Cosmic horror turns out to be a hard habit to break. Former Failbetter creative director, Alexis Kennedy, announced Cultist Simulator [official site]; a digital board game with dark gods, abominable rites and a variable grip on reality a while back. I think it was initially given a tentative release date of Halloween-ish 2017 but ended up slipping a bit and the Kickstarter (which is what prompted this post – that’s the news! There’s a Kickstarter! I was getting to it, slowly!) now noted an estimated delivery date of May 2018.
Join me for more information further down the page!
So that’s the trailer and you get a sense of the general mood of the piece and the drag and a drop interface. I think the feel of the game as we see it in that trailer and in the descriptions shows the kinship between this world and the world of Fallen London and Sunless Sea and their shared joy in language.
As per the description:
“Cultist Simulator is a narrative game that lets you play a seeker after unholy mysteries, in a 1920s-themed setting of hidden gods and secret histories. Perhaps you’re looking for knowledge, or power, or beauty, or revenge. Perhaps you just want the colours beneath the skin of the world.
“What you find may transform you forever. Every choice you make, from moment to moment, doesn’t just advance the narrative – it also shapes it.”
Oh, and here’s the bit about the specific influences at work here:
“There’s some Cthulhu Mythos in here. But there’s less cosmic nihilism than Lovecraft, and more perilous longing. The setting also looks to the novels of Roger Zelazny, Mary Renault and Umberto Eco; to Anglo-Saxon poetry like The Wanderer and The Dream of the Rood, and mediaeval Welsh texts like The Battle of the Trees. And if you ever played the Mr Eaten content in Fallen London, or Salt’s Song in Sunless Sea, you’ll feel right at home.”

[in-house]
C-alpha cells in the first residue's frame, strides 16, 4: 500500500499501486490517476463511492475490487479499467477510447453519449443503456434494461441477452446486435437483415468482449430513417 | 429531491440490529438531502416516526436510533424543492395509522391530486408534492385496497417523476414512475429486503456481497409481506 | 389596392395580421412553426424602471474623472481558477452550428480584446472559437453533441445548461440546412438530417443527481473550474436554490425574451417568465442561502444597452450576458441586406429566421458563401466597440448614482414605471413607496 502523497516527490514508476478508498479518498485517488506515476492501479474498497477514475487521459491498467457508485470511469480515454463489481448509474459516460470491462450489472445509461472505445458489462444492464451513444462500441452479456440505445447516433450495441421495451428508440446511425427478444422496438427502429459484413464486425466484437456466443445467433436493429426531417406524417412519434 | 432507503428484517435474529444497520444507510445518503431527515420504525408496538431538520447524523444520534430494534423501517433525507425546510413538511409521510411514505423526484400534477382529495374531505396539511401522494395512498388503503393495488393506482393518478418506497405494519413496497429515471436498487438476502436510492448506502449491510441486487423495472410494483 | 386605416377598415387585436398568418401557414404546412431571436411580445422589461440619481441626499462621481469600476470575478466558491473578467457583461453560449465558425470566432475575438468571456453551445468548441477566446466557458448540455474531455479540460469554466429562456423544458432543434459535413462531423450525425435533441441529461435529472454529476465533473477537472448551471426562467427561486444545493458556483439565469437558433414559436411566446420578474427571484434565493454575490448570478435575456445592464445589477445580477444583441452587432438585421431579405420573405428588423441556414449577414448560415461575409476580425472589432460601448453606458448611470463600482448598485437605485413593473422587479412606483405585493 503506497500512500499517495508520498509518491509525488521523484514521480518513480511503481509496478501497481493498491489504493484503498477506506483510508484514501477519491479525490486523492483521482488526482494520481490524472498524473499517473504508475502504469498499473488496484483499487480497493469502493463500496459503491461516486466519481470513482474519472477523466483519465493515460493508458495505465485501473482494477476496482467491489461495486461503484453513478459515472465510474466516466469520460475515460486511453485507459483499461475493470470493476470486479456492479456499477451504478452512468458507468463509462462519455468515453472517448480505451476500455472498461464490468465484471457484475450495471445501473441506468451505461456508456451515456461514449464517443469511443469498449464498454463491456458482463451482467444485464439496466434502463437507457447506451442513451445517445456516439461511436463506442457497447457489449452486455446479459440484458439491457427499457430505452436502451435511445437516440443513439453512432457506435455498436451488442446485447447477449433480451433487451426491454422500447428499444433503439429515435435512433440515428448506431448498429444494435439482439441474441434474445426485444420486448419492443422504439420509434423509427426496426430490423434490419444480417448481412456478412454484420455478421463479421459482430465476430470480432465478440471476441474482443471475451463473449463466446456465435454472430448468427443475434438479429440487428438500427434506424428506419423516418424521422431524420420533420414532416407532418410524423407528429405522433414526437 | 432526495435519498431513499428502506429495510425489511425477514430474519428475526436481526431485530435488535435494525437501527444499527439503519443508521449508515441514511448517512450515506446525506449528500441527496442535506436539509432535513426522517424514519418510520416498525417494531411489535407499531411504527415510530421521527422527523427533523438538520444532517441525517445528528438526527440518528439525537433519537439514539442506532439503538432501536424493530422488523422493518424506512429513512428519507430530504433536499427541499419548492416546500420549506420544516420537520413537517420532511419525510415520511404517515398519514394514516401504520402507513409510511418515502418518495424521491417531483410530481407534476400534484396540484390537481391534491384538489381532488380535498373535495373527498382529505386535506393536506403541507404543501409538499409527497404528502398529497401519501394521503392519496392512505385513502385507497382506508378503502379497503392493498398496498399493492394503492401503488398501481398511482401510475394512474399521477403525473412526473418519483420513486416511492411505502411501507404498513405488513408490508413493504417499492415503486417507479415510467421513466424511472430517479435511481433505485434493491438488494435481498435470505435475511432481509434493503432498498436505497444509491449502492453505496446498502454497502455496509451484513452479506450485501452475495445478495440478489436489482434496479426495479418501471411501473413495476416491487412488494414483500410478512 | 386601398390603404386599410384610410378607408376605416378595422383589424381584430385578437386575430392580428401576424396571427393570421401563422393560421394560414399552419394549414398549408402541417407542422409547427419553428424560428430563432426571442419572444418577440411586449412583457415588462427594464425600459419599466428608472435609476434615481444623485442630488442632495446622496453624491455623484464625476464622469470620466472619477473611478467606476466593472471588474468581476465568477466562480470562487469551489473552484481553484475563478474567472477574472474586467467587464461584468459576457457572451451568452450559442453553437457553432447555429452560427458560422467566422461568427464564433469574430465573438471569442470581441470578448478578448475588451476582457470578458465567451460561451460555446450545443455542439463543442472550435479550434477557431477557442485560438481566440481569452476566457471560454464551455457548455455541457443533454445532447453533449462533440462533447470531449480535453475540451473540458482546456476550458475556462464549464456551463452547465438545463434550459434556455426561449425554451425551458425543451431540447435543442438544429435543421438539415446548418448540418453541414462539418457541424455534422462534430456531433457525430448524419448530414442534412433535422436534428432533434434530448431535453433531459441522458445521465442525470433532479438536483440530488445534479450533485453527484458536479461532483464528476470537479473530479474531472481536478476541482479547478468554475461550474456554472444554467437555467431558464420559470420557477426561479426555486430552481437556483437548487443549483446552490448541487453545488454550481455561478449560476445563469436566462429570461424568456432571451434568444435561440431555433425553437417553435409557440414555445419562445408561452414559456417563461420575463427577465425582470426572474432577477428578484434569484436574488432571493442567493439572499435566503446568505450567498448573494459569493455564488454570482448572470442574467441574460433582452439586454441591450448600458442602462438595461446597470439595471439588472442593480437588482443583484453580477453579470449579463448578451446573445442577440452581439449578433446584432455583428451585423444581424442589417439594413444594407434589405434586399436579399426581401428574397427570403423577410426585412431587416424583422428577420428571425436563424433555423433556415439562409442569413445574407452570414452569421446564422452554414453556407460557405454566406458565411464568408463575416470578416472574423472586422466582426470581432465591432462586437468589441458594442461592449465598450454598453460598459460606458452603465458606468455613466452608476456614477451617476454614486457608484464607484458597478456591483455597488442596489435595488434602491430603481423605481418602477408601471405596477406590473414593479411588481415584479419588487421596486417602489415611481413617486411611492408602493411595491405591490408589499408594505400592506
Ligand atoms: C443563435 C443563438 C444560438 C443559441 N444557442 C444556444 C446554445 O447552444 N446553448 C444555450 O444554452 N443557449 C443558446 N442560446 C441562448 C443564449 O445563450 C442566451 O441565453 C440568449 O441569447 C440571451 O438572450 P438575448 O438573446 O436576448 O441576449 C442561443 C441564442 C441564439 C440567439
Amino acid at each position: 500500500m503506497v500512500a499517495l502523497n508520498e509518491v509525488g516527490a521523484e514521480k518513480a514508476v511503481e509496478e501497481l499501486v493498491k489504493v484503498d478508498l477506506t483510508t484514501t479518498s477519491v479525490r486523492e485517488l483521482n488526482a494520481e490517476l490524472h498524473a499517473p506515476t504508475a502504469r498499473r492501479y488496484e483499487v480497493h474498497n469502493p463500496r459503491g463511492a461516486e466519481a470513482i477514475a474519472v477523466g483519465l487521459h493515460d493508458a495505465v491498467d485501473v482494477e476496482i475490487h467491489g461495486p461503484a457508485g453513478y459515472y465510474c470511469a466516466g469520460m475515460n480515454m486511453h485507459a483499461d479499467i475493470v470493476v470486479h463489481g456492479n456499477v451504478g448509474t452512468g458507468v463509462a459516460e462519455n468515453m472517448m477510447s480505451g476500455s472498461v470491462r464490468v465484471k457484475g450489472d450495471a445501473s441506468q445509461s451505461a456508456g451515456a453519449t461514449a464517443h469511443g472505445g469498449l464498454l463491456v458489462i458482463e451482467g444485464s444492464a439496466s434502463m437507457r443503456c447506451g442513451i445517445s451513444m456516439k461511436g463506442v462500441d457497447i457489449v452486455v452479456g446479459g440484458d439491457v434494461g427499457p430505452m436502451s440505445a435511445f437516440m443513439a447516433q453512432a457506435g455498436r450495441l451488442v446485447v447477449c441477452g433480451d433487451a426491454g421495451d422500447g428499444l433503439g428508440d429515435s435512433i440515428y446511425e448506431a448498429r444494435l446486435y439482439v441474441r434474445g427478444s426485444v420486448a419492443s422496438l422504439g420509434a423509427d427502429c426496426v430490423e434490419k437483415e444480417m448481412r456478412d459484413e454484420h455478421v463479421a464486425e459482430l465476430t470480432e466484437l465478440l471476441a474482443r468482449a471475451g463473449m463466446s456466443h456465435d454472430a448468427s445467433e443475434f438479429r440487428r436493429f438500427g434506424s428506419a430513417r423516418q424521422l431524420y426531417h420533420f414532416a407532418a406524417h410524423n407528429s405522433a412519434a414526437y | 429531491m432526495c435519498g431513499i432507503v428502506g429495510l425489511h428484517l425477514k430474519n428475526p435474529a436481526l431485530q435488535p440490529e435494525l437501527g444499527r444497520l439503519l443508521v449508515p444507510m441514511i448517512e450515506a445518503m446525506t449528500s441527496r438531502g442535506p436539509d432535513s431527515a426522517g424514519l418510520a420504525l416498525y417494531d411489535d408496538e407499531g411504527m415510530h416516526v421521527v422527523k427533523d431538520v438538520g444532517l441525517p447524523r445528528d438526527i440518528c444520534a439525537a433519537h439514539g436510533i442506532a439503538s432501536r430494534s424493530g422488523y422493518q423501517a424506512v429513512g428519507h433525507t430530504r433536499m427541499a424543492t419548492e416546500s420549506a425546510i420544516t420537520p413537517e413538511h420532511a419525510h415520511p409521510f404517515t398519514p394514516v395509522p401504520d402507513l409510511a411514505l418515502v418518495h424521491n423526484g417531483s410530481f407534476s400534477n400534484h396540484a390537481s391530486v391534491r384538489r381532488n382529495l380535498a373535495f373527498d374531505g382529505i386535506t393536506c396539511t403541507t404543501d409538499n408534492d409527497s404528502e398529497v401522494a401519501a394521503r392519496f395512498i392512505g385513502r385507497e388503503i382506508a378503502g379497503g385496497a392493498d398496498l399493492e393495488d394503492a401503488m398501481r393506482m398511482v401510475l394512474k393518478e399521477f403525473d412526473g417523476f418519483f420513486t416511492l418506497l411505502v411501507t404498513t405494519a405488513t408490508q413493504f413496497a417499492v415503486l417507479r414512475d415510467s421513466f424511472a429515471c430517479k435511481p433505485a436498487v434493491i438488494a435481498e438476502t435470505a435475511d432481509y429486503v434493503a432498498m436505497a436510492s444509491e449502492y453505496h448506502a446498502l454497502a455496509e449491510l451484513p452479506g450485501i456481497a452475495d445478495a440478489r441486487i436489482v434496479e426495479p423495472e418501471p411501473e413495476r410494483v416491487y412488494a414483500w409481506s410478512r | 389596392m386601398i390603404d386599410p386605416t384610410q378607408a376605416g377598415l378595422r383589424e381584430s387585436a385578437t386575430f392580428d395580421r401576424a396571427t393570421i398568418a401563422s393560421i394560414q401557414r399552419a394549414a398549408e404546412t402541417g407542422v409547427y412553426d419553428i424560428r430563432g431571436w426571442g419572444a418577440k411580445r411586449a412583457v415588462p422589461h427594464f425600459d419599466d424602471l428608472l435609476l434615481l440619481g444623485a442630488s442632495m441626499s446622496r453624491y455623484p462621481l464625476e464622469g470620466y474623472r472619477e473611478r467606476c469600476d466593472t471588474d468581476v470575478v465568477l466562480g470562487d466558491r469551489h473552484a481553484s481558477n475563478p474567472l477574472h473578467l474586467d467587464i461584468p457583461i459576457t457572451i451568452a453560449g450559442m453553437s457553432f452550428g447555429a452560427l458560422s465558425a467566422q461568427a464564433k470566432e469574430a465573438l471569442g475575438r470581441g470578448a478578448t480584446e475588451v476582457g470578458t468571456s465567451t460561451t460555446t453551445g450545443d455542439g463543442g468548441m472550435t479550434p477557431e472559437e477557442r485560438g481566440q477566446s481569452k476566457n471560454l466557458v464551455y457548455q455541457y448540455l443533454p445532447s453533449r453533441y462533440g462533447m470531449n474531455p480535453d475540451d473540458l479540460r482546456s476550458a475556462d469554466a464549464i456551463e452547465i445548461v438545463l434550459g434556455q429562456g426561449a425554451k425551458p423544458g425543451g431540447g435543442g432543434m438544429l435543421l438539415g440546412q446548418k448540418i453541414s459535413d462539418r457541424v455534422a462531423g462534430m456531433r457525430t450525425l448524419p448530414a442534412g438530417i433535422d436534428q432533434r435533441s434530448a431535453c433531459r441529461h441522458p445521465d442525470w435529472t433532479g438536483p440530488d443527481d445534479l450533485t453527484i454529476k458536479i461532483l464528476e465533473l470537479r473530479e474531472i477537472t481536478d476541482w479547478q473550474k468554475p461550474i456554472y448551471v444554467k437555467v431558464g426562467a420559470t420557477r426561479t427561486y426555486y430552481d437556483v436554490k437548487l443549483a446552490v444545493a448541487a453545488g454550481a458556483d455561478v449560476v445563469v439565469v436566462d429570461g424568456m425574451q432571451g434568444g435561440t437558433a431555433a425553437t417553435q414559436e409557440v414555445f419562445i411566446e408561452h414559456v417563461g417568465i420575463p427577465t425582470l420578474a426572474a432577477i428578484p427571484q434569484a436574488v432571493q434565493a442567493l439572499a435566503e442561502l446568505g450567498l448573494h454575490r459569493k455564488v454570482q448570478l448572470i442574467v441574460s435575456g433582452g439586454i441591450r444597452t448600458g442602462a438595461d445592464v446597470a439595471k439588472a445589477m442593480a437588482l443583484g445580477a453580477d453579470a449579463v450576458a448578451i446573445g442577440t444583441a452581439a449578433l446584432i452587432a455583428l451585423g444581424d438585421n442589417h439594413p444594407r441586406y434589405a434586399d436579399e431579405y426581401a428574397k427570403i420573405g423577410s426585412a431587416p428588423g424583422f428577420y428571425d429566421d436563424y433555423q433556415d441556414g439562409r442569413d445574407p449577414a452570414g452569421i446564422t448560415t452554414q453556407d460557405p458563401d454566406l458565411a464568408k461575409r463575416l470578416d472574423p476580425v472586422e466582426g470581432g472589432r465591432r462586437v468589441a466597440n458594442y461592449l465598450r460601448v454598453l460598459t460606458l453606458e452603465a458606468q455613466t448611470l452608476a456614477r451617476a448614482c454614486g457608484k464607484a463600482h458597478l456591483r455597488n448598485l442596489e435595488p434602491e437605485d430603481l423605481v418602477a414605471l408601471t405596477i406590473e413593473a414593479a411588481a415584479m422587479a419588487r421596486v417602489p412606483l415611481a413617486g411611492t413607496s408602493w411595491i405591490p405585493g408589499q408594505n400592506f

In terms of the interface it’s a drag and drop thing which actually reminded me of Doodle God in some ways. In Doodle God you combine basic elements like recipes in order to create more complex elements in the world. It starts simply with combining air and earth to get dust, but soon you’re mixing tools with snakes to get poison or radio waves and fire to get lasers. In Cultist Simulator you combine actions and objects by moving cards into slots and that’s how you start to grow the adventure, unlocking story and resources.
“You’ll start with very little: your Passion, your Reason, some Funds, and a mysterious package from a benefactor. But you’ll learn to combine them to unlock snippets of story, and grow your powers. Craft the Rite of the Crucible Soul. Recruit Believers and promote them to Disciples to serve as burglars, researchers, cat’s-paws. Locate and pillage the Star-Shattered Fane or the Tomb of the Long. Penetrate the realm of the Hours, and win a place in their service.”
There’s a prototype online which you can use to get more of a feel for the basic structure if you fancy. I know that Alice, Adam and I have all taken a peek at various times and I think it’s safe to say I’m the most positive about it. I’ll quote Adam so you can get a feel for his concerns:
“I’ve enjoyed Kennedy’s writing and ideas since I first spoke to him about Fallen London years ago, and I am totally on board with Cultist Sim as a concept. The interface in the prototype was an obstacle for me though, and I say that as someone who has persevered with and even grown to love some awkward and obtuse UIs in my time. I’ll be keeping a keen eye on the Kickstarter to see if there are developments on that front.”
One lovely point to note for me is that Catherine Unger is involved with the project – she produced some of the lovely art for A House of Many Doors and I recommended her Twitter account for nice art snippets just this morning in a supporter post!
Anyway, there’s a £30,007 goal for the Cultist Simulator Kickstarter and it’s a third of the way there at the time of writing. All the usual caveats regarding crowdfunding projects apply.